A Breach of a Family Violence Intervention Order in Victoria is governed by the Family Violence Protection Act 2008.
Family Violence Intervention Orders are used when individuals in a domestic family relationship are found to be experiencing violence or threatened violence. Family Violence Intervention Orders are governed by the Family Violence Protection Act 2008 which facilitates police or affected family members in taking out an order.
There are two types of Family Violence Intervention Orders:
- An interim order; and
- A final intervention order.
An interim order is only temporary and is made by a Magistrate who believes it is necessary to make such an order until a final decision is made in court proceedings.
A Magistrate will make a final intervention order once the matter has been heard in court and the Magistrate is satisfied that the defendant has committed domestic violence against a family member, and is likely to do so again.
For details on how to apply for a Family Violence Intervention Order, see our dedicated article, Family Violence Intervention Orders in Victoria.
Breach of a Family Violence Intervention Order in Victoria is an offence
Breaching the conditions of a Family Violence Intervention Order is serious and should be reported to the police promptly. If you are a protected person, write down the details of the breach including important information such as dates, times, and what happened. This will assist police when taking action against the defendant.
A protected person who is dissatisfied with the conditions of a Family Violence Intervention Order can apply to the court to have the conditions amended or cancelled.
It is important to note that a Family Violence Intervention Orders in Victoria do not operate unless the defendant has been served with a copy of the order or has received an explanation of the order in accordance with the Family Violence Protection Act 2008.
What happens if I breach a Family Violence Intervention Order in Victoria?
If a police officer believes on reasonable grounds that you have contravened any conditions of a Family Violence Intervention Order, the officer may arrest and detain you. Even though an application for a Family Violence Intervention Order is a civil matter between the parties, a breach of an order is a criminal offence in Victoria.
There is no such thing as a trivial breach. This means that you may be in breach of a Family Violence Intervention Order by walking past the protected person’s home or sending them a text message.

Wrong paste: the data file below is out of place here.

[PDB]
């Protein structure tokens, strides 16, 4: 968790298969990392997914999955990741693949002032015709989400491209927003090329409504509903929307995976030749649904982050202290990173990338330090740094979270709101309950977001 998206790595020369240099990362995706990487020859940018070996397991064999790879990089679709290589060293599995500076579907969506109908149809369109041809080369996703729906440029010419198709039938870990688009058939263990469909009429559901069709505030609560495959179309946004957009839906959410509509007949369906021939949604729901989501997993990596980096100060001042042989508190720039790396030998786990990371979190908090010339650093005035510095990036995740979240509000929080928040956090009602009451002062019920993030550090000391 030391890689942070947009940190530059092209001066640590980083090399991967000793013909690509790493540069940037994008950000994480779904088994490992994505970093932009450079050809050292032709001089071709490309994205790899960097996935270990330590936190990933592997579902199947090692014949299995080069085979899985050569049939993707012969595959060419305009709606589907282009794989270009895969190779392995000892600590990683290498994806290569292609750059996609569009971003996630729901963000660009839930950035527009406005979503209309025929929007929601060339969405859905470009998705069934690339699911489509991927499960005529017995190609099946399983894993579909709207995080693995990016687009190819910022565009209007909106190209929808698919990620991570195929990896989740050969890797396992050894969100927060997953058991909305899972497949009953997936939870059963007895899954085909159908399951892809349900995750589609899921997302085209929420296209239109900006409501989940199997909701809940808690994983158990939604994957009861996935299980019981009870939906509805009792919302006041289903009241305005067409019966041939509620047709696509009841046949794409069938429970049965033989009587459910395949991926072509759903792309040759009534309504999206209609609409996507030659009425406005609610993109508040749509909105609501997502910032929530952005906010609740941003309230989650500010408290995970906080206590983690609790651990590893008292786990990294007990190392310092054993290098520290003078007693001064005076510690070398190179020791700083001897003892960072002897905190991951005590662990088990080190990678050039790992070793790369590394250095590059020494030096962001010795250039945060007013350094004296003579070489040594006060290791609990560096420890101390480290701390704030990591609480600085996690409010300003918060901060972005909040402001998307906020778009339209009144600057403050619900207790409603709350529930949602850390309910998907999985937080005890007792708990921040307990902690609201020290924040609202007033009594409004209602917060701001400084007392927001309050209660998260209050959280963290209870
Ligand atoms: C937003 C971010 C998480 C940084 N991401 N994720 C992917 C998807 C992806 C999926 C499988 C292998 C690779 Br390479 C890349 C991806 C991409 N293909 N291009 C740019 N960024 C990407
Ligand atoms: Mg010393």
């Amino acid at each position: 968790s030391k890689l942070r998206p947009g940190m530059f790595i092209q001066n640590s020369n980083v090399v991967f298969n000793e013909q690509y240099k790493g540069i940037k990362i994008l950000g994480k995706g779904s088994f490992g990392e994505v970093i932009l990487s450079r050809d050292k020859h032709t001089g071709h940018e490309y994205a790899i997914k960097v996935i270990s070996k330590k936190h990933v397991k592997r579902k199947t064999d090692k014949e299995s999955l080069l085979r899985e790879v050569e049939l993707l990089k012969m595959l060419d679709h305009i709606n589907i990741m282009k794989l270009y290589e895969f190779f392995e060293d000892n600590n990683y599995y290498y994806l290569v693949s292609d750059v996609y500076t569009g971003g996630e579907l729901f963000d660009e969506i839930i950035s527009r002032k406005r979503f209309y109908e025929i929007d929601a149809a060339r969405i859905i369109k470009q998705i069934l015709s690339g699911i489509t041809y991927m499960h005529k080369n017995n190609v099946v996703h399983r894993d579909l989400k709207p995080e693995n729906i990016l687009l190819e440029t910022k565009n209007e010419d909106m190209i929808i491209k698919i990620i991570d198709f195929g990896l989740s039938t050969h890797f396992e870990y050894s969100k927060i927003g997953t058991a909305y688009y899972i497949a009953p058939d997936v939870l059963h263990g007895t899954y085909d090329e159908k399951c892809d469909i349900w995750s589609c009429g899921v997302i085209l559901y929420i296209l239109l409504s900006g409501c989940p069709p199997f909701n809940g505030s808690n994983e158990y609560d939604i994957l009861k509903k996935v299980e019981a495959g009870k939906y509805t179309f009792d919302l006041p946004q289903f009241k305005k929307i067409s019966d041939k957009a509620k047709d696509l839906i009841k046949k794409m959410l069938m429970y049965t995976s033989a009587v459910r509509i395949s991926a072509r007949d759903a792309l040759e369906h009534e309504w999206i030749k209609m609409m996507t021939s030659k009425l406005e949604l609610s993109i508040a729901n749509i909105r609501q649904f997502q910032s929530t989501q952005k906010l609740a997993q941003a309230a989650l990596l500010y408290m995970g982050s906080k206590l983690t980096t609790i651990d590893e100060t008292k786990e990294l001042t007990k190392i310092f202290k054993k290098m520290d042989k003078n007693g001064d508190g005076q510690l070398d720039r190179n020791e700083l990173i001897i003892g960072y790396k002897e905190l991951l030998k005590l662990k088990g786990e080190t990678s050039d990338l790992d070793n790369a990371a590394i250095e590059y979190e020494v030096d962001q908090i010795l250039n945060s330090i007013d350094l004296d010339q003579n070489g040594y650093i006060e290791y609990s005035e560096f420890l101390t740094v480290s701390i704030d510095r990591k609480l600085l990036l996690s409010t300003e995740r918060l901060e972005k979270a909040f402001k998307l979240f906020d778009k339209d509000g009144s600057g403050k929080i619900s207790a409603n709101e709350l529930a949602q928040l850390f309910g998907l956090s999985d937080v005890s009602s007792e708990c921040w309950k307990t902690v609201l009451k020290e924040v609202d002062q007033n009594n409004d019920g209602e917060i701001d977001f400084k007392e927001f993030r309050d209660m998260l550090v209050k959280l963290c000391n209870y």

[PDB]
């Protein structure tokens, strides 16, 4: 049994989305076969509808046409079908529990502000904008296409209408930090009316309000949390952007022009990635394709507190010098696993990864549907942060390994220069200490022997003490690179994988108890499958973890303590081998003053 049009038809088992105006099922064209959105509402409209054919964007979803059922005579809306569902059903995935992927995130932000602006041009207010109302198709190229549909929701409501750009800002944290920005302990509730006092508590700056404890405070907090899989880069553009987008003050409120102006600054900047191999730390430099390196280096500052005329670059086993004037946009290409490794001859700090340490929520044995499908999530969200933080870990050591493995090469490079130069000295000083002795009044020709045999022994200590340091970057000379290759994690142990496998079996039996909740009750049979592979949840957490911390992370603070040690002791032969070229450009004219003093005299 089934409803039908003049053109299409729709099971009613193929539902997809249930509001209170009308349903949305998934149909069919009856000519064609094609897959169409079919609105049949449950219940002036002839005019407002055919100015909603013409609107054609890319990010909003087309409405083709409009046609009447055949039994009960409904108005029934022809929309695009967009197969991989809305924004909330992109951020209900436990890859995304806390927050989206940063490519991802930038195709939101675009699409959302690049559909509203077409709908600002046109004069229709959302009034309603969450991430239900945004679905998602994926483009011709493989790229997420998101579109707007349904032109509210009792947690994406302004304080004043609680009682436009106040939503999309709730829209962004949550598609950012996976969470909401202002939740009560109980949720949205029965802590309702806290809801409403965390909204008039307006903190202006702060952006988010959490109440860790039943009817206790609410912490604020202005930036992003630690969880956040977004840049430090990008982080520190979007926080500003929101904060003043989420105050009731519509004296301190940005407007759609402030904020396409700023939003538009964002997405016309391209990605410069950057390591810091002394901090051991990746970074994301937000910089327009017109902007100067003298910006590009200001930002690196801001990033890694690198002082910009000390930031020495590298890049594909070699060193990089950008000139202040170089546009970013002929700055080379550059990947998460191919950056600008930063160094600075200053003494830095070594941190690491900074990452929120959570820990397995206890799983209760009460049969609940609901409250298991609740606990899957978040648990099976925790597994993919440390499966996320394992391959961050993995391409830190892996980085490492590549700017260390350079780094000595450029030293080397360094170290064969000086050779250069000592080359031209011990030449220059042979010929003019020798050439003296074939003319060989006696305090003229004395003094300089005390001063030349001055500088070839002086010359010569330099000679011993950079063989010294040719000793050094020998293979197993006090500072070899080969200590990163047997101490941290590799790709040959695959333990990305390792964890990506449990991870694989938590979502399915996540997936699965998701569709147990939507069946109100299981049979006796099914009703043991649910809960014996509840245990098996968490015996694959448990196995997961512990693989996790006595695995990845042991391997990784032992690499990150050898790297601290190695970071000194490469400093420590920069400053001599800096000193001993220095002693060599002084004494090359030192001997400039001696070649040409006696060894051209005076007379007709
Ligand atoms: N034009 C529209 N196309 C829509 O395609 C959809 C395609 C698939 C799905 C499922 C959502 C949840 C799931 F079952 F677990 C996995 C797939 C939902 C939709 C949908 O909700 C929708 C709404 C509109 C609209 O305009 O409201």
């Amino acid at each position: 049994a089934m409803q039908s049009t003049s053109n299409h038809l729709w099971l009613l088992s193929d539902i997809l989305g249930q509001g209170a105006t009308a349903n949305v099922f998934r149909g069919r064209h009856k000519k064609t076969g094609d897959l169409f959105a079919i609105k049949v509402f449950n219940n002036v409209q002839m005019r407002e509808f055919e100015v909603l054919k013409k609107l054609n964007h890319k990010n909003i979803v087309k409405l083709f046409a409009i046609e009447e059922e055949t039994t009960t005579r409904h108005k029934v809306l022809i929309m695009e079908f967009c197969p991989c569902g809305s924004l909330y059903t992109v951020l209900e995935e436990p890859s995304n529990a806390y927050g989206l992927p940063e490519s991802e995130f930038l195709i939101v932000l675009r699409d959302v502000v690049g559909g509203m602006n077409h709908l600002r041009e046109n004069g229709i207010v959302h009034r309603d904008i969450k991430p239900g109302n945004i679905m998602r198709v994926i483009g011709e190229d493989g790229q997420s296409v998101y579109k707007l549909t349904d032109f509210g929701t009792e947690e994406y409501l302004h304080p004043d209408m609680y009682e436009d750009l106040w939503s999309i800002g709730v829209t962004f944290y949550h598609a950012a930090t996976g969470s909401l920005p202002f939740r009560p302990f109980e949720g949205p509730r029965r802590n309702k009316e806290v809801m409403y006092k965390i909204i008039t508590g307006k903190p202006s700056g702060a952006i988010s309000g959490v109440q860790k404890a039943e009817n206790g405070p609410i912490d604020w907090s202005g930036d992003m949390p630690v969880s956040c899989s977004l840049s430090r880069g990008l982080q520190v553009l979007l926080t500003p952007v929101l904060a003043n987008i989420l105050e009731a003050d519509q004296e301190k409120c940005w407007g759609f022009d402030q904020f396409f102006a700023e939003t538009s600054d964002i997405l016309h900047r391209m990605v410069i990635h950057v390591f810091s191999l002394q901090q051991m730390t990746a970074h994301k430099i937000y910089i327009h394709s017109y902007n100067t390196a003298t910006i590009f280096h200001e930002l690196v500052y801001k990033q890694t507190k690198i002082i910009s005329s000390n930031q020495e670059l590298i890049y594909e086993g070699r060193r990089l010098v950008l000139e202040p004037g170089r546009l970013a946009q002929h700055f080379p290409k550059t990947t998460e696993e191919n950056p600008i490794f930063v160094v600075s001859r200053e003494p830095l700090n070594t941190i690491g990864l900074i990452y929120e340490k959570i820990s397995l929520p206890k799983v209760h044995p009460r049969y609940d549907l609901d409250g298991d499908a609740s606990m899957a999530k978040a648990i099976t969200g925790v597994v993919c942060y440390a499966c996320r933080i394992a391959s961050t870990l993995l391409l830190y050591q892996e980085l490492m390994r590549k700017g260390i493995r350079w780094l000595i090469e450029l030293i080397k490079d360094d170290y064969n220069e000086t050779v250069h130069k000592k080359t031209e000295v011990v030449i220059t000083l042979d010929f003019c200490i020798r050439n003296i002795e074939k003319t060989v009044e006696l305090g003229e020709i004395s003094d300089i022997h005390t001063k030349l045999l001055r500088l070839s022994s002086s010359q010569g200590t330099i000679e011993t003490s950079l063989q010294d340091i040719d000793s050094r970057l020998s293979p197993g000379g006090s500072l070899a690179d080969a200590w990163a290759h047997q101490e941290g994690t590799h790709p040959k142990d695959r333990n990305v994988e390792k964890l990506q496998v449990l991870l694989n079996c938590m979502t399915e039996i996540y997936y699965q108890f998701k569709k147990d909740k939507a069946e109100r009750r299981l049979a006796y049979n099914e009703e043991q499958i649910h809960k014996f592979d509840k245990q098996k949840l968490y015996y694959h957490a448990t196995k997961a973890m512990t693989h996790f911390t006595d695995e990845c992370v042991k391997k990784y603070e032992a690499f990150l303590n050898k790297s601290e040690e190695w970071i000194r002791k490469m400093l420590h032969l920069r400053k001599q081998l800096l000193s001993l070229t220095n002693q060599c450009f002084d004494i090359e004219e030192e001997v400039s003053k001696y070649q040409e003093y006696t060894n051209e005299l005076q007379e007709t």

If you are a defendant who has been detained, you may be able to apply for bail.
If you are suspected by police of breaching an order, you will have to go to court. If found guilty, you may be imprisoned for up to two years or have to pay a fine up to 240 penalty units ($37,310).
Breaching a Family Violence Intervention Order in Victoria is a summary offence and is usually heard in the Magistrates’ Court. If you are a defendant charged with contravening a Family Violence Intervention Order, you will need to decide whether to plead guilty or not guilty. This is a serious decision that should be discussed with your lawyer who will be able to give you legal advice and help prepare you for the court hearing.
A defendant who persistently breaches a Family Violence Intervention Order can be imprisoned for a maximum five years and / or be fined up to 600 penalty units ($93,276).
To be found guilty of persistently breaching a Family Violence Intervention Order, the police have to prove that you had on at least two occasions within 28 days of the first offence, engaged in conduct that was in breach of the order. The police also need to prove that you knew, or ought to have known, that you were breaching the order.
If convicted, you will have a criminal record.
Can I appeal against a Family Violence Intervention Order in Victoria?
A party (protected person or defendant) to a Family Violence Intervention Order can appeal to the County Court of Victoria if they disagree with the making of the order or the conditions of the order.
A Magistrate’s refusal to grant an intervention order may also be appealed to the County Court. An appeal must be lodged within 30 days of the order being made.
What if the protected person contacts me?
In Victoria, a protected person cannot be found guilty of encouraging, permitting, or authorising a defendant to breach a Family Violence Intervention Order.
For example, a protected person will not be in contravention of the intervention order if they invite you to come to their place of residence or spend time with you. However, you will be in breach if you accept the invitation. Therefore it is important to get legal advice before responding to any communication made by the protected person.